The following was submitted to Norwood Patch by the Norwood Fire Department:
The winter holidays are a time for celebration, and that means more cooking, home decorating, entertaining and an increased risk of fire due to heating equipment. The Norwood Fire Department asks you to follow these safety tips for a safe holiday season!
- Use caution with holiday decorations and whenever possible, choose those made with flame-resistant, flame-retardant or non-combustible materials.
- Keep candles away from decorations and other combustible materials, and do not use candles to decorate Christmas trees.
- Purchase only lights and electrical decorations bearing the name of an independent testing lab, and follow the manufacturer's instructions for installation and maintenance.
- Carefully inspect new and previously used light strings and replace damaged items before plugging lights in. Do not overload extension cords.
- Check your strands of lights to determine the number of strands that may be connected. Connect no more than three strands of push-in bulbs and a maximum of 50 bulbs for screw-in bulbs.
- Always unplug lights before replacing light bulbs or fuses.
- Don't mount lights in any way that can damage the cord's wire insulation (i.e., using clips, not nails).
- Keep children and pets away from light strings and electrical decorations.
- Turn off all light strings and decorations before leaving home or going to bed.
Carefully decorating Christmas trees can help make your holidays safer.
- When decorating your tree, always use lights listed by a testing laboratory. Some lights are designed only for indoor or outdoor use, but not both. Larger tree lights should also have some type of reflector rather than a bare bulb.
- Follow the manufacturer's instructions on how to use tree lights. Any string of lights with worn, frayed or broken cords or loose bulb connections should not be used. Connect no more than three strands of push-in bulbs and a maximum of 50 bulbs for screw-in bulbs.
- Always unplug Christmas tree lights before leaving home or going to bed.
- Bring outdoor electrical lights inside after the holidays to prevent hazards and extend their life.
- Never use lit candles to decorate a tree, and make sure any lit candles in the room are placed well away from tree branches.
- Try to keep live trees as moist as possible by giving them plenty of water daily. Do not purchase a tree that is dry or dropping needles. Check for fresh, green needles. And place your tree in a sturdy tree stand designed not to tip over.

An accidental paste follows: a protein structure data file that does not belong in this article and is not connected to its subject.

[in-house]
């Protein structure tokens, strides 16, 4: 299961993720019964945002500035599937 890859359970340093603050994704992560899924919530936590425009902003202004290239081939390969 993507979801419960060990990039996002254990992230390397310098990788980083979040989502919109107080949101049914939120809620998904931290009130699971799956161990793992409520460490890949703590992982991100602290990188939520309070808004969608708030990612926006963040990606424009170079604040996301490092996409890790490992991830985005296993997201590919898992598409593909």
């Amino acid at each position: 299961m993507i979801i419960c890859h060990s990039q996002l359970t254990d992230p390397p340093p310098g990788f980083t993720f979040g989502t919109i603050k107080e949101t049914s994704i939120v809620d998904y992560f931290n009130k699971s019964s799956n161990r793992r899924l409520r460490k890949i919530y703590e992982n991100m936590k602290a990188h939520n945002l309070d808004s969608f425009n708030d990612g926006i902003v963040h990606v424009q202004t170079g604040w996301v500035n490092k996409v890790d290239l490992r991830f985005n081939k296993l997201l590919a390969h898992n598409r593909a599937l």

- Children are fascinated with Christmas trees. Keep a watchful eye on them when around the tree and do not let them play with the wiring or lights. Store matches and lighters up high, out of reach, preferably in a locked cabinet.
- Make sure the tree is at least three feet (one meter) away from any heat source, such as fireplaces and radiators. Try to position the tree near an outlet so that cords are not running long distances. Do not place the tree where it may block exits.
- Safely dispose of the tree when it begins dropping needles. Dried-out trees are highly flammable and should not be left in a house or garage, or placed against the house.
On average, a candle fire in the home is reported to a U.S. fire department every 34 minutes. More than half of all candle fires start when items that can burn, such as furniture, mattresses, bedding, curtains, or decorations, are too close to the candle. The risk of a fatal candle fire appears higher when candles are used for light.
- Consider using battery-operated flameless candles which can look, smell, and feel like real candles.
- Use sturdy, safe candleholders.
- Protect candle flames with glass chimneys or containers.
- Keep candles at least 12 inches from anything that can burn.
- Never leave a burning candle unattended.
- Put candles out when you leave a room.
- Avoid using candles in bedrooms and sleeping areas.
- Keep children and pets away from burning candles.
- Be careful not to splatter wax when putting out a candle.
- Never use a candle when oxygen is present.
- Always use a flashlight, not a candle, for emergency lighting.
- Keep matches and lighters up high, out of reach of children, preferably in a locked cabinet.
- Unattended cooking is the leading cause of home fires in the U.S. When cooking for holiday visitors, remember to keep an eye on the range.
- If you smoke, smoke outside.
- Wherever you smoke, provide plenty of large, deep sturdy ashtrays and check them frequently. Cigarette butts can smolder in the trash and cause a fire, so completely douse cigarette butts with water before discarding.
- After a party, always check on, between and under upholstery and cushions and inside trash cans for cigarette butts that may be smoldering.
- Keep matches and lighters up high, out of sight and reach of children (preferably in a locked cabinet). When smokers visit your home, ask them to keep their smoking materials with them so young children do not touch them.
- Test your smoke alarms, and let guests know what your fire escape plan is.